It's also clear from the documentary that Sondheim's skill as a teacher might be even greater than his skill as a composer. Some of the film's interviews are actually conducted in front of students (such as the clips from James Lipton's famous Inside the Actors Studio series), and those students are clearly enraptured -- and for good reason. And in his interactions with actors, Sondheim always wants to guide and illuminate rather than swing the cudgel of authorial intent.

These fascinating insights into the creative process are interspersed with actual performances of the songs in question -- sometimes in archival footage, sometimes in newly created "music videos" featuring performers like Audra McDonald, Jeremy Jordan, Darren Criss, and America Ferrera. Sondheim himself even steps into a role during "Opening Doors" (according to him, the only autobiographical song he ever wrote).

Given how few creative people can speak articulately about the creative process (or, indeed, how some have no real process at all), it's refreshing to glimpse inside the mind of someone so disciplined. And, quite simply, so genius. I give Six by Sondheim a B+.

Wednesday, April 13, 2016

Paradise Lost

It's Villain 101. For your bad guy to be compelling, you have to humanize him. Agents of S.H.I.E.L.D. went about that this week for both Malick and the creature now wearing Ward's skin.

The story of Malick's brother was, for the most part, predictable. From the moment the flashbacks showed us a brother that we've never known Gideon had, we knew he was going to be dead by the end of those flashbacks. But that predictable end still made for some good moments along the way: the brief return of the gone-too-soon Whitehall, the contrast of a quasi-religious zealot to the Judas who betrayed him, and more.

At the same time, the story line actually humanized "Ward" to some extent. He's still a malevolent creature bent on destruction, but the fact that he incorporates his victims' memories -- and can call back their personalities -- does a couple of valuable things. It establishes a context for "Ward" to have more basic human emotions when the story calls for it, such as the thirst for vengeance, as in this installment. And it also sets up that "Ward" can be Ward when he later confronts our heroes (and Coulson in particular).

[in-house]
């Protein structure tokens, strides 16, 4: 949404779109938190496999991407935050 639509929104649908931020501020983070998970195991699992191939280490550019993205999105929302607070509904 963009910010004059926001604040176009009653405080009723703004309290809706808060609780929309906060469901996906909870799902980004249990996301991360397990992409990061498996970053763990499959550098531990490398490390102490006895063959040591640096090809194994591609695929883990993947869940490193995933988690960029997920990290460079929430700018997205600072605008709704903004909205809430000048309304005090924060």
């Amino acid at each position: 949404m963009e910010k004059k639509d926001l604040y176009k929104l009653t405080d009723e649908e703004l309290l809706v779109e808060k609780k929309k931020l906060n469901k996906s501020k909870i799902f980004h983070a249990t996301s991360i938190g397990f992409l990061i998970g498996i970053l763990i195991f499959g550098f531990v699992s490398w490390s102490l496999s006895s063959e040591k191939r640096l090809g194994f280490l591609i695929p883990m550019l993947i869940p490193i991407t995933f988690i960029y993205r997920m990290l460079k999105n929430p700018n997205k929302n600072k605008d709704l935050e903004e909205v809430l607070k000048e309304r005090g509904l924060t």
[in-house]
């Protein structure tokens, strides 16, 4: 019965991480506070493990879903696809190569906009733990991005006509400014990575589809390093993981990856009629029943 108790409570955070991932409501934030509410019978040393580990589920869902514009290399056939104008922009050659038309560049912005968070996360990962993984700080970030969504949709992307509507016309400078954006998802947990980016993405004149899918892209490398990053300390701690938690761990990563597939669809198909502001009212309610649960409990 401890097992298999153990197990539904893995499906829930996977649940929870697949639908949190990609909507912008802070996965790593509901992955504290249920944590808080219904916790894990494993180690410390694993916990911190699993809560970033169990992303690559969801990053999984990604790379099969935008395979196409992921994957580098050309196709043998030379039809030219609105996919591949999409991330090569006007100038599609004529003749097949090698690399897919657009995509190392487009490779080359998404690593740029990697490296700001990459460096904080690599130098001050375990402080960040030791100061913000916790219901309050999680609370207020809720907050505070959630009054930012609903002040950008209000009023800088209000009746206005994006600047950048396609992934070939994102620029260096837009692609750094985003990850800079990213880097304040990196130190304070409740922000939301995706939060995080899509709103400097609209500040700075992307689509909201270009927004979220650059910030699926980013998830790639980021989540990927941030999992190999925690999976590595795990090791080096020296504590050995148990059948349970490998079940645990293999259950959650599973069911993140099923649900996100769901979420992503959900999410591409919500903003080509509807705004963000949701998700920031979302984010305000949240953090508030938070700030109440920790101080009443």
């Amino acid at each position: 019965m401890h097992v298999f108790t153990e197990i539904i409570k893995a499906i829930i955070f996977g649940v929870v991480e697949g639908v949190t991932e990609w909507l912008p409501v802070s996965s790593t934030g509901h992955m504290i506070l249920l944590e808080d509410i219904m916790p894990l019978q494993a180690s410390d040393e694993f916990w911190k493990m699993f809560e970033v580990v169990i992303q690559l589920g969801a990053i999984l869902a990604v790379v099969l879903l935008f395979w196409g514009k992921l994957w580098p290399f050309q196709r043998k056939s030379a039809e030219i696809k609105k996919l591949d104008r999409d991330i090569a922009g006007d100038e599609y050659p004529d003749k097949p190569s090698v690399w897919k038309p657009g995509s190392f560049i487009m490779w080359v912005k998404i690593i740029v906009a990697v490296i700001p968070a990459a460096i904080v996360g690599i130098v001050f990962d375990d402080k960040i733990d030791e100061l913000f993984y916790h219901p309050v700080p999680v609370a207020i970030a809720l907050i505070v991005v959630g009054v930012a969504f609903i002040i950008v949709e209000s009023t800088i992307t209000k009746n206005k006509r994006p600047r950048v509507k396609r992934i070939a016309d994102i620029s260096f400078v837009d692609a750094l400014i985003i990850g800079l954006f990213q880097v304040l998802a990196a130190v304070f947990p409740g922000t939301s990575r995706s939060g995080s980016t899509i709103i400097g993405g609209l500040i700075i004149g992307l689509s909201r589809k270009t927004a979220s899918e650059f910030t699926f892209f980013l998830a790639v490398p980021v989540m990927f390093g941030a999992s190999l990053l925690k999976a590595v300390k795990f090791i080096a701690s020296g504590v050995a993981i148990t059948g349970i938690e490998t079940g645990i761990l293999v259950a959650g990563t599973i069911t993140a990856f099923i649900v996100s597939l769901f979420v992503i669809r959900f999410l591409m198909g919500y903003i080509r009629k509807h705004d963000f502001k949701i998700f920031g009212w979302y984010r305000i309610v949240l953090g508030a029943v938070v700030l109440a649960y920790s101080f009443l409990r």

And there was a nice twist at the end. After setting us up for a classic "villain trade up" from Gideon to his daughter Stephanie (well... that might have been a lateral move at best), "Ward" ended up killing her in front of Gideon just to get even. If it weren't for the realities of television production, specifically the need to keep actor Brett Dalton on the show, the real jerk move would have been for the creature then to start wearing Stephanie's body instead of Ward's. But it still packed an effective punch.

Over on the heroes' side, things were a bit less interesting. Still, we did get a great fight sequence between May and Giyera, and some taste of how Fitz, Simmons, and Coulson are all affected by the revelation of "Ward's" continued existence.

There was also more development for Lincoln, and his relationship with Daisy... but that was a bit of a harder sell for me. I appreciate that Lincoln wasn't thought to be a long-lasting character when he was first introduced at the end of season 2, and that to now keep him around, they need to flesh him out more. Still, he was so "put together" at the retreat and so "complete mess" now that I don't recognize the same character in both places. The writers tried to hang a lantern on that this week by having that bitter recluse wonder why Lincoln got powers... but the problem remains. (And why exactly did Daisy and Lincoln have to double-cross the guy, exactly?)

What's more, it's now official that the show never should have started the back half of the season by showing us the glimpse of the future space disaster. I suspected as much when Daisy saw it for herself last episode, but this week clinched it. Daisy said that she didn't know exactly when it would happen, but that it would result in the death of a team member. But we the audience know when it's going to happen: "four months from now" (as of that first episode).... meaning, "season finale." It totally deflates any tension Daisy might be feeling about the team being in jeopardy when we know the time hasn't come. And it further deflates the tension to talk about bringing in the Secret Warriors just a moment later. Now, that "someone on the team" that will die might not even be, you know, on the team -- it might just be "Yo-Yo" or some other random character we've only seen in one or two episodes.